By Chris Lane
By Jeff Balke
By Aaron Reiss
By Angelica Leicht
By Dianna Wray
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By Camilo Smith
By Craig Malisow
Former Chronicle chief editor Philip G. Warner helped make or break jurists in his role as the paper's arbiter of judicial endorsements in the late 70s and early 80s. Now he's donning the black robes himself. The 60-year-old lawyer started work Monday as the $82,000-a-year associate judge in the state 245th District family court of elected Judge Annette Galik.
On the West Coast, Gerald "Angel of Death" Garcia -- he presided over the evisceration and ultimate folding of The Houston Post for owner William Dean Singleton in 1995 -- resigned as editor of the San Bernardino County Sun. Last September, Garcia took the job at the Sun, which is owned by Singleton's MediaNews Group. Officials at the paper cited unspecified "personal reasons" for his departure.
Warner, during his hard-drinking, politically active time as editor-in-chief of the Chronicle from 1976 to 1987, became a familiar figure holding court loudly at a succession of local watering holes. They ranged from the legal crowd's Inns of Court to the River Oaks Shopping Center's Wine Press to Back Street Café just off Shepherd Drive.
When the Hearst Corporation purchased the paper in 1987, Warner was suddenly unwanted. He disappeared from the public eye after leaving the Chronicle and went on to practice family law.
Warner's tenure at the Chronicle was marked by a celebrated news cover-up in March 1985. Chron reporter Olive Talley linked employees of Houston Endowment, the foundation that owned the Chronicle then, with misuse of monies by the Hermann Estate, which funded Hermann Hospital. At the time, Warner was a trustee on the Hermann Hospital board. The paper's top editors killed her investigative story.
Talley resigned in protest and alerted colleagues at The Post. She later wrote for The Post and The Dallas Morning News, and is currently a producer for Dateline NBC based in Dallas.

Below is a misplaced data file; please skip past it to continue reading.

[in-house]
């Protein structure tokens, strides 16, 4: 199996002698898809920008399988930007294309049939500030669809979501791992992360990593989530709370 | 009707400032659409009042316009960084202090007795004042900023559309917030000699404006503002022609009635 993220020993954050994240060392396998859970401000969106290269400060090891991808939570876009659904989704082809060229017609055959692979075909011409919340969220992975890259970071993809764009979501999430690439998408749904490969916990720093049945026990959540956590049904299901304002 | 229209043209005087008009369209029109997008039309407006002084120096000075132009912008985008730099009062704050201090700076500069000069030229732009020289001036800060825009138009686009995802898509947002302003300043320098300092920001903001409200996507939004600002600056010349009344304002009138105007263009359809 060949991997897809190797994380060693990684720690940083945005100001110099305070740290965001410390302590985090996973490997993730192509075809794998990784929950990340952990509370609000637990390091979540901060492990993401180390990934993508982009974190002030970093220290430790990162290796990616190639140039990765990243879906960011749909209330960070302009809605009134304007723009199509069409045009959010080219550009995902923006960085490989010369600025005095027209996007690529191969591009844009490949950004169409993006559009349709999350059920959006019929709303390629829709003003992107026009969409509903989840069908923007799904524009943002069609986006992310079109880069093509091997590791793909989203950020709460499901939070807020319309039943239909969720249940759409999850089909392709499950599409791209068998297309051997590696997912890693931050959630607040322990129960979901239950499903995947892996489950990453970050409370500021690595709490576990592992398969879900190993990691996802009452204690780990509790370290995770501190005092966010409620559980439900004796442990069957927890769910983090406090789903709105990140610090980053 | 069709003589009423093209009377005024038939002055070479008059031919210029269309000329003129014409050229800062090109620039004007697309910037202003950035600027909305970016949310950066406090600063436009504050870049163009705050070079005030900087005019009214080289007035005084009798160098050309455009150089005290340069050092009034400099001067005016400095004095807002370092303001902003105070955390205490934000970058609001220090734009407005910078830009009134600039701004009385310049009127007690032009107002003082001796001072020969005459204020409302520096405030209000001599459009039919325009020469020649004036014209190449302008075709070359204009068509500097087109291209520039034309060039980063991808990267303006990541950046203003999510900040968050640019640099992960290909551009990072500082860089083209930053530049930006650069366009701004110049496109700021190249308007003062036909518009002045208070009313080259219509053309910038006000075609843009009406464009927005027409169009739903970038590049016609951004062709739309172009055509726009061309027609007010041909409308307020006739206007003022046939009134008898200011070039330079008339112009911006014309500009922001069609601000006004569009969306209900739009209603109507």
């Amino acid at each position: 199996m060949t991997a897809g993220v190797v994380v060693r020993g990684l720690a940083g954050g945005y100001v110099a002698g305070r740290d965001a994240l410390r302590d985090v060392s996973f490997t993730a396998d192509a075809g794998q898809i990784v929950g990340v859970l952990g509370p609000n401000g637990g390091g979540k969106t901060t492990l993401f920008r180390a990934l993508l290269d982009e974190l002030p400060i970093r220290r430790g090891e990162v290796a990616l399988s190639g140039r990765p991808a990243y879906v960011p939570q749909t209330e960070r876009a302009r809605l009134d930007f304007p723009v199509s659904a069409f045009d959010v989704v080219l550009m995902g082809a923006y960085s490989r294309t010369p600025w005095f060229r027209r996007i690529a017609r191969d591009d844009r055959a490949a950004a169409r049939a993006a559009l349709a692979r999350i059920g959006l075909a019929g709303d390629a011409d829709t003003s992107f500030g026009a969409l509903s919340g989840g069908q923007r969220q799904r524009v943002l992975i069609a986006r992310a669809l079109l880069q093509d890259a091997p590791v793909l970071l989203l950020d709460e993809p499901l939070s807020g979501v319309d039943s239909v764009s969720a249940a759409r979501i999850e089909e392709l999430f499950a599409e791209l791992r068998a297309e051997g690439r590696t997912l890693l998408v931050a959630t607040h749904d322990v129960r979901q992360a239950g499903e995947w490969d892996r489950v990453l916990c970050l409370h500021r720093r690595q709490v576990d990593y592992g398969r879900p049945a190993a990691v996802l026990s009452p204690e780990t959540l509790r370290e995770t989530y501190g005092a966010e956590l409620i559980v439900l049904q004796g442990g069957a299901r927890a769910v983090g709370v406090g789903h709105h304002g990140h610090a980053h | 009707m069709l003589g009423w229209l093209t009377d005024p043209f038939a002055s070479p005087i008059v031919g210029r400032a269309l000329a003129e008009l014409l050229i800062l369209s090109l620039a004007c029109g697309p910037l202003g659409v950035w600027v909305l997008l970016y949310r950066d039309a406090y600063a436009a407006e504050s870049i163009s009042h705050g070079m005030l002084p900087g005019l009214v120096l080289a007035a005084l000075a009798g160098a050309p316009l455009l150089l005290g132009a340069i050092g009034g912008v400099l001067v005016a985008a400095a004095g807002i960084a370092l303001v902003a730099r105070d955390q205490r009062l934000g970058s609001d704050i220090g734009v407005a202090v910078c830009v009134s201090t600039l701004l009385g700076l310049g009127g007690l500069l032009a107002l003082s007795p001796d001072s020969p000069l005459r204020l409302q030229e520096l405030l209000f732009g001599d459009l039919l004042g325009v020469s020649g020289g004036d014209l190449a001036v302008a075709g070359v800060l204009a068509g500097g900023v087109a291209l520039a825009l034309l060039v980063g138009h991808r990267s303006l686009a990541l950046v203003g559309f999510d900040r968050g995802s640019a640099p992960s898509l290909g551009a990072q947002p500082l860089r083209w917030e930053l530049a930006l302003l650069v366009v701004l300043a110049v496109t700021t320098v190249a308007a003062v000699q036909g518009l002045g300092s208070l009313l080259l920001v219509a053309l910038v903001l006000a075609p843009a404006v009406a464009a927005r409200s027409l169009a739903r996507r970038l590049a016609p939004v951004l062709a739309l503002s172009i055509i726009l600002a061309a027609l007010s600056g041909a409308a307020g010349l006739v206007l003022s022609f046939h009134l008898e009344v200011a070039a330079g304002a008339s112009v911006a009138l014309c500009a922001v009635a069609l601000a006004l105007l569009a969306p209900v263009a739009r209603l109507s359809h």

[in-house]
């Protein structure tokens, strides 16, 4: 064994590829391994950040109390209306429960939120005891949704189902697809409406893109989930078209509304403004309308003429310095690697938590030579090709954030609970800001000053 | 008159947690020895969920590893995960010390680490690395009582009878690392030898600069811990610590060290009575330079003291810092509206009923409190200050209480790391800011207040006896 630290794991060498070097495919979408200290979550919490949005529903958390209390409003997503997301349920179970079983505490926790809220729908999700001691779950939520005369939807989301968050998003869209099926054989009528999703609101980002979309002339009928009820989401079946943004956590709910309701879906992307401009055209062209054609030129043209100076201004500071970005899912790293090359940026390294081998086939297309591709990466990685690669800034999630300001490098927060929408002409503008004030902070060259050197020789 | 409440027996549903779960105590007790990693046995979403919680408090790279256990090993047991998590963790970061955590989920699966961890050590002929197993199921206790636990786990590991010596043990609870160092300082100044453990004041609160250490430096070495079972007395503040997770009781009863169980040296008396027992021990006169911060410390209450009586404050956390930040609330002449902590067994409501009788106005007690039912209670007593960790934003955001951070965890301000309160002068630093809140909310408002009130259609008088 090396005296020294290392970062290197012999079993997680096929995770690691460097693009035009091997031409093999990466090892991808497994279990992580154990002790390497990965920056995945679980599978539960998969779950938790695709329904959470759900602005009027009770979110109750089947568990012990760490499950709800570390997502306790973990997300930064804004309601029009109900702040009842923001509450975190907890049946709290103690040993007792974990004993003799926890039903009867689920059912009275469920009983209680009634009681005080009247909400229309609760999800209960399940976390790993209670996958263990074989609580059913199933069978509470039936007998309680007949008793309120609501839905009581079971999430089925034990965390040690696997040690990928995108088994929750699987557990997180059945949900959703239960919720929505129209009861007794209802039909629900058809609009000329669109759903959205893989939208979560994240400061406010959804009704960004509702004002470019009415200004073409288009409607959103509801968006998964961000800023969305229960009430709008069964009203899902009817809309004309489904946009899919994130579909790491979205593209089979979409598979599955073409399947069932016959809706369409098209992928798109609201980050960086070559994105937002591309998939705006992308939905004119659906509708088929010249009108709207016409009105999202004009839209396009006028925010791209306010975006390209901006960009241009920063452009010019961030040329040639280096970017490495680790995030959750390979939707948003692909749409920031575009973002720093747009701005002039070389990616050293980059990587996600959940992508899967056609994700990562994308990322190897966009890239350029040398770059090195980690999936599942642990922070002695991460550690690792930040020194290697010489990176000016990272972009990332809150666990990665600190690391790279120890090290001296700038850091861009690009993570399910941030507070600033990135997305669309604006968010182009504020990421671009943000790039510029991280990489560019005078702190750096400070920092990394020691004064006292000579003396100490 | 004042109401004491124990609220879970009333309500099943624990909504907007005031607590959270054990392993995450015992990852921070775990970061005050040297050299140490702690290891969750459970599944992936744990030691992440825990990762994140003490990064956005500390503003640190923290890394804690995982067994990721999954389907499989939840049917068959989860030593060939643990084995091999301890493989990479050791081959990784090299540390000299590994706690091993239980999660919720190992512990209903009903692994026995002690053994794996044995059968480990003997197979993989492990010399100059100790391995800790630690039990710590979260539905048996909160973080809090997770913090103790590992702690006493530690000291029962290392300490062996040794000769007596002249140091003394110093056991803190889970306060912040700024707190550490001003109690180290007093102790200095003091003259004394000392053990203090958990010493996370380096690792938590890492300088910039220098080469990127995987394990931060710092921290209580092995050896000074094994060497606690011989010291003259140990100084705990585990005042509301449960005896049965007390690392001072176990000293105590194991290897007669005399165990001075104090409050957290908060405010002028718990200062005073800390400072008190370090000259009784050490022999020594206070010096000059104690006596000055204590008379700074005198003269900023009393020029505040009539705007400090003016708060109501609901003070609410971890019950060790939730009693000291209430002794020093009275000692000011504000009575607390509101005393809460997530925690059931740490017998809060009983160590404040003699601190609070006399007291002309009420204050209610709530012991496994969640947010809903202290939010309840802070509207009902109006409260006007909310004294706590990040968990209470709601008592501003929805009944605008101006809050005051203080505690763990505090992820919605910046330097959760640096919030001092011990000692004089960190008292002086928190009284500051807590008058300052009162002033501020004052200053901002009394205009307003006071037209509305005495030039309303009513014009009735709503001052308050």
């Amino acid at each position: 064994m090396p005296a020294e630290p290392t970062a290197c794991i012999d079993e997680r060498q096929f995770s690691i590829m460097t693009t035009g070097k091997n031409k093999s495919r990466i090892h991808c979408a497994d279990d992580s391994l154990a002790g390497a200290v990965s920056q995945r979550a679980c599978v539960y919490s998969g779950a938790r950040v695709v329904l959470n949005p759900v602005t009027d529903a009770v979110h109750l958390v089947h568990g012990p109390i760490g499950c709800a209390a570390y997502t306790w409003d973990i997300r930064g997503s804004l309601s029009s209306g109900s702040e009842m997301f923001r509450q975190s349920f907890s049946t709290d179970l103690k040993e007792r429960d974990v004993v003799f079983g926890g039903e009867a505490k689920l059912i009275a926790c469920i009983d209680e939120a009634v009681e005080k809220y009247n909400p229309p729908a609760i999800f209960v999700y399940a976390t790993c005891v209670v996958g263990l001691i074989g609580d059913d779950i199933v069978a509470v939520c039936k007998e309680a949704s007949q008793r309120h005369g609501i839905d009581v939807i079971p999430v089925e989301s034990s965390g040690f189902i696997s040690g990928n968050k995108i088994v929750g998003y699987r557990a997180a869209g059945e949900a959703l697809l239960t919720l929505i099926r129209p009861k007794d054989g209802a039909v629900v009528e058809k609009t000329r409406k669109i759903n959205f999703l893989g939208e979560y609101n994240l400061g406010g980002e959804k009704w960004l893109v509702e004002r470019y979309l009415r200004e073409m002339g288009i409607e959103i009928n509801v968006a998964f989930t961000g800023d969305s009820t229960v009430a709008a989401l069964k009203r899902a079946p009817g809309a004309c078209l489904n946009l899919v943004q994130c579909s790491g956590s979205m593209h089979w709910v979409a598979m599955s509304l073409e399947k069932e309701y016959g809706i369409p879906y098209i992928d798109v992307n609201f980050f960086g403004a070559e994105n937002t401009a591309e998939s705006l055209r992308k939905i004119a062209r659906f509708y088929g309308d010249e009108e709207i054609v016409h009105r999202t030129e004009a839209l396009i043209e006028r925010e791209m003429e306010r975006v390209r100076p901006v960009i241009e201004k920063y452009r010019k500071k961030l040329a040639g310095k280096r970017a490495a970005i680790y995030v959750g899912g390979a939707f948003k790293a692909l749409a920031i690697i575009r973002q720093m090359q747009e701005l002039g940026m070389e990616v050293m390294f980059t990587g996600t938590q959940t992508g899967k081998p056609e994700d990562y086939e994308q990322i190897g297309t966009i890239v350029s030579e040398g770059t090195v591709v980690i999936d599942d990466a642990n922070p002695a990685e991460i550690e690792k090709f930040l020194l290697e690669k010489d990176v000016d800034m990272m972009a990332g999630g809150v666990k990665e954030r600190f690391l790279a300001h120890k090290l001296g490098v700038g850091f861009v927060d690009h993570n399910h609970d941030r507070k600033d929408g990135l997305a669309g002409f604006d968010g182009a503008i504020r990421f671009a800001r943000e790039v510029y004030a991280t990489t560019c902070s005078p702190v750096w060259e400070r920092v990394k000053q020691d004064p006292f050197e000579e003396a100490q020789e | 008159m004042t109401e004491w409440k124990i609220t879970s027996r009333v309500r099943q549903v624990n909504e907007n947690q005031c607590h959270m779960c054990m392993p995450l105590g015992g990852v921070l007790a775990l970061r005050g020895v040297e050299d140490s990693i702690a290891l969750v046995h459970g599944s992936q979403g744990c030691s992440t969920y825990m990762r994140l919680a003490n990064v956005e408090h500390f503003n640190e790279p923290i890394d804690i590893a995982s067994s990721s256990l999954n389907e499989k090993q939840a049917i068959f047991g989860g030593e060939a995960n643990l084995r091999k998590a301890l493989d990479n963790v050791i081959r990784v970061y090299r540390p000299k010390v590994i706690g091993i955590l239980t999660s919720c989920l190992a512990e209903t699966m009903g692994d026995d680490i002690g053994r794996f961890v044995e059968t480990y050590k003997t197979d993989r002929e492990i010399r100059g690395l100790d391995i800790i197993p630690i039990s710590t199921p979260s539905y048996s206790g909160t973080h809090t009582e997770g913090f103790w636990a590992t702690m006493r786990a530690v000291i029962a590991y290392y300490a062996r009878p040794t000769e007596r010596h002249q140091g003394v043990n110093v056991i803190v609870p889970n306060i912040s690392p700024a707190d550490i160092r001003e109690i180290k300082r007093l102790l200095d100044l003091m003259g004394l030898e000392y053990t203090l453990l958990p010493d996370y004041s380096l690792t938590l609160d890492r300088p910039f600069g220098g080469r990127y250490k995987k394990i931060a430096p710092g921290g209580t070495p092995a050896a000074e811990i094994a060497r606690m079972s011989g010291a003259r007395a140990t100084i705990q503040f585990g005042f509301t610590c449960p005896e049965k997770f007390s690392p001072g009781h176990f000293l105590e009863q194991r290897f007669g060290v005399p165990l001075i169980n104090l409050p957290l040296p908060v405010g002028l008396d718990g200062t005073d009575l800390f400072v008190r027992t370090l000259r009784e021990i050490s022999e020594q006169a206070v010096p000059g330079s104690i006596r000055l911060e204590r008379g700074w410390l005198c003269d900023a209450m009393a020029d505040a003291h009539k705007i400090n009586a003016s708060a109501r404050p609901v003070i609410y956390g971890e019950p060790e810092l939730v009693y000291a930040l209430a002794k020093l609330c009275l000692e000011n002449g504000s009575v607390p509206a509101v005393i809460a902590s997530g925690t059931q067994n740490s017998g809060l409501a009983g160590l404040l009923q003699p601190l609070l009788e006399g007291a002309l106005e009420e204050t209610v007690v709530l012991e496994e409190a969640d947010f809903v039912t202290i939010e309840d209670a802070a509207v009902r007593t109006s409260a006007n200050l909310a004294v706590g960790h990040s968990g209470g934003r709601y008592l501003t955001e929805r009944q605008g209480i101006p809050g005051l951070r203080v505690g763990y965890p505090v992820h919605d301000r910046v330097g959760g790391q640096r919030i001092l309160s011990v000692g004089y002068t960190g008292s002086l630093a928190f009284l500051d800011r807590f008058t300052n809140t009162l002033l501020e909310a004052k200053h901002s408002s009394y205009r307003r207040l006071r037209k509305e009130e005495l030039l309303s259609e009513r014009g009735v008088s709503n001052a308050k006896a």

Warner explains his new role by saying Galik offered him the associate judgeship. He's taking it as the final step before retirement.
"I'm 60 years old, and just the hustle and bustle of private practice requires lots of energy," says the former editor. He'd earned his law degree at night while working at the Chronicle. "I really enjoy and like the law. This is really what I should have done all along."
Now he tells us.
Asked whether he plans to use the position as a springboard to an elected court bench, Warner vows no, no and no.
"Let me swear on my children's lives that's the last thing I want. I could have done that years ago, by appointment had I wanted to, when I left the Chronicle."
Former Post editor Garcia was unavailable for comment. Unlike The Post, the San Bernardino County Sun did not die with his departure. But it wasn't going gangbusters, either.
According to a report by the Riverside Press-Enterprise's Rick Burnham, the Sun reported a weekday circulation of 77,672, a paltry gain of less than half of 1 percent from a year earlier. But on the other hand, it still had a pulse.
Garcia earned the sobriquet "Angel of Death" after helping close the 150-year-old Knoxville Journal in Tennessee in 1991, a move that left dozens of journalists at the unemployment line. Of the nickname, Garcia later commented, "I lay off people. I fire people. I'm good at my job."
He repeated the performance in Houston during his three-year editorship at The Post.
Garcia went on to handle newsroom recruiting for Singleton's Los Angeles Newspaper Group. He joined the Sun after Media NewsGroup took over that paper from Gannett and the Sun's top management resigned.
Garcia briefly popped up in Houston several years ago, trying to drum up investor support for a communications group that included a conservative East Coast talk radio station. After that gig, he flew back to the Singleton nest.
E-mail Tim Fleck at email@example.com.